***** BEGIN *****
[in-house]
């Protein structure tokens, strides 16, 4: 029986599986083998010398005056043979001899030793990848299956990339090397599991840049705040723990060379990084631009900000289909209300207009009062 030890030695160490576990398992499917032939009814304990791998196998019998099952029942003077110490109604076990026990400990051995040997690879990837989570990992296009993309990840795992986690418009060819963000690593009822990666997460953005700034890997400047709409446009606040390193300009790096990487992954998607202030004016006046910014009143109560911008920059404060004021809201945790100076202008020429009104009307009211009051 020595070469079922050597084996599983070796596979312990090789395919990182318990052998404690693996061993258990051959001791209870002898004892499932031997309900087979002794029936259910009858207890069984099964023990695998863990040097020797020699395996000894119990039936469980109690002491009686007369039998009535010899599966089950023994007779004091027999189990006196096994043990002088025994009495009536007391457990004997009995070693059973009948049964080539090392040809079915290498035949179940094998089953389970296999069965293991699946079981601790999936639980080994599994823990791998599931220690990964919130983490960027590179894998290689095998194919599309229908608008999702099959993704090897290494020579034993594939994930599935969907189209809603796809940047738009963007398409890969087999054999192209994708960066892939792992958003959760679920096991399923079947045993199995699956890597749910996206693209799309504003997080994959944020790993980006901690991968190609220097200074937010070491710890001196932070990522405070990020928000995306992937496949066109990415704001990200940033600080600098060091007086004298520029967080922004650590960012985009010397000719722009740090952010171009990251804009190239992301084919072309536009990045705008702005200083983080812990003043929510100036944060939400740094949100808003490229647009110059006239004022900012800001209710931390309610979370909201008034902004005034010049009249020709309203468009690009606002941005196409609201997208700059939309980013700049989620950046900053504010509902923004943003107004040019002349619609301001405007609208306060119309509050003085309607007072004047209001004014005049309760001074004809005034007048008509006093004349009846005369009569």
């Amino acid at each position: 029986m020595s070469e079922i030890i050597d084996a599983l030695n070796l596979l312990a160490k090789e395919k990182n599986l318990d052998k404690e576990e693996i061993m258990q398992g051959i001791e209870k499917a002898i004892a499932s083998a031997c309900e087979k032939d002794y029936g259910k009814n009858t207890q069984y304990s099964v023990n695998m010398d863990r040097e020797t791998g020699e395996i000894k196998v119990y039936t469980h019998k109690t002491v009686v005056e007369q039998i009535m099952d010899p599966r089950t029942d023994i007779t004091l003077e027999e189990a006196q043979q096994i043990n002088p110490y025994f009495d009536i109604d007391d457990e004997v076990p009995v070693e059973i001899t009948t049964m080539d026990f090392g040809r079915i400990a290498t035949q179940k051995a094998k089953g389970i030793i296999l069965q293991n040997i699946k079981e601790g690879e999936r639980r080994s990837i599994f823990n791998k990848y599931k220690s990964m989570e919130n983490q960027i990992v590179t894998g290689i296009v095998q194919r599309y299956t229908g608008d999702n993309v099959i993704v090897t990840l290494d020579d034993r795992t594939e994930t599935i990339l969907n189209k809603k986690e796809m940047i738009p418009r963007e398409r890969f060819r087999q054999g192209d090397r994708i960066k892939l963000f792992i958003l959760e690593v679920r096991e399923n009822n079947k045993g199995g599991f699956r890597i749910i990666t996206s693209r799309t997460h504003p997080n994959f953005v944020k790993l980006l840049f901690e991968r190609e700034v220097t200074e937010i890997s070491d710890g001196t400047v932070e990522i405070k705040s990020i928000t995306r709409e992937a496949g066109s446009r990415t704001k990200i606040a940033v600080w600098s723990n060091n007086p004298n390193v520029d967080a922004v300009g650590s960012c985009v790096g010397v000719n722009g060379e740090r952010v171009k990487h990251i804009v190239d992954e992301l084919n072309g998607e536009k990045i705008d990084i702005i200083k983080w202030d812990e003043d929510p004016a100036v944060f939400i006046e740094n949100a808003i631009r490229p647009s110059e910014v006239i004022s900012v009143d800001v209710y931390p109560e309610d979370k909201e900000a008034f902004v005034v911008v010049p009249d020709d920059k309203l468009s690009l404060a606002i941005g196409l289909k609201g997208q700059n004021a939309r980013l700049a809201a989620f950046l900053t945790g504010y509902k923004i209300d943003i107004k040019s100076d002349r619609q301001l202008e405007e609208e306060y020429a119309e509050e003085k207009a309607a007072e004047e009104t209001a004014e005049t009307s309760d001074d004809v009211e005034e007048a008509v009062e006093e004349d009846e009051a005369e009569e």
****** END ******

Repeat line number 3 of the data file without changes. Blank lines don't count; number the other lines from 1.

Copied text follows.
């Amino acid at each position: 029986m020595s070469e079922i030890i050597d084996a599983l030695n070796l596979l312990a160490k090789e395919k990182n599986l318990d052998k404690e576990e693996i061993m258990q398992g051959i001791e209870k499917a002898i004892a499932s083998a031997c309900e087979k032939d002794y029936g259910k009814n009858t207890q069984y304990s099964v023990n695998m010398d863990r040097e020797t791998g020699e395996i000894k196998v119990y039936t469980h019998k109690t002491v009686v005056e007369q039998i009535m099952d010899p599966r089950t029942d023994i007779t004091l003077e027999e189990a006196q043979q096994i043990n002088p110490y025994f009495d009536i109604d007391d457990e004997v076990p009995v070693e059973i001899t009948t049964m080539d026990f090392g040809r079915i400990a290498t035949q179940k051995a094998k089953g389970i030793i296999l069965q293991n040997i699946k079981e601790g690879e999936r639980r080994s990837i599994f823990n791998k990848y599931k220690s990964m989570e919130n983490q960027i990992v590179t894998g290689i296009v095998q194919r599309y299956t229908g608008d999702n993309v099959i993704v090897t990840l290494d020579d034993r795992t594939e994930t599935i990339l969907n189209k809603k986690e796809m940047i738009p418009r963007e398409r890969f060819r087999q054999g192209d090397r994708i960066k892939l963000f792992i958003l959760e690593v679920r096991e399923n009822n079947k045993g199995g599991f699956r890597i749910i990666t996206s693209r799309t997460h504003p997080n994959f953005v944020k790993l980006l840049f901690e991968r190609e700034v220097t200074e937010i890997s070491d710890g001196t400047v932070e990522i405070k705040s990020i928000t995306r709409e992937a496949g066109s446009r990415t704001k990200i606040a940033v600080w600098s723990n060091n007086p004298n390193v520029d967080a922004v300009g650590s960012c985009v790096g010397v000719n722009g060379e740090r952010v171009k990487h990251i804009v190239d992954e992301l084919n072309g998607e536009k990045i705008d990084i702005i200083k983080w202030d812990e003043d929510p004016a100036v944060f939400i006046e740094n949100a808003i631009r490229p647009s110059e910014v006239i004022s900012v009143d800001v209710y931390p109560e309610d979370k909201e900000a008034f902004v005034v911008v010049p009249d020709d920059k309203l468009s690009l404060a606002i941005g196409l289909k609201g997208q700059n004021a939309r980013l700049a809201a989620f950046l900053t945790g504010y509902k923004i209300d943003i107004k040019s100076d002349r619609q301001l202008e405007e609208e306060y020429a119309e509050e003085k207009a309607a007072e004047e009104t209001a004014e005049t009307s309760d001074d004809v009211e005034e007048a008509v009062e006093e004349d009846e009051a005369e009569e």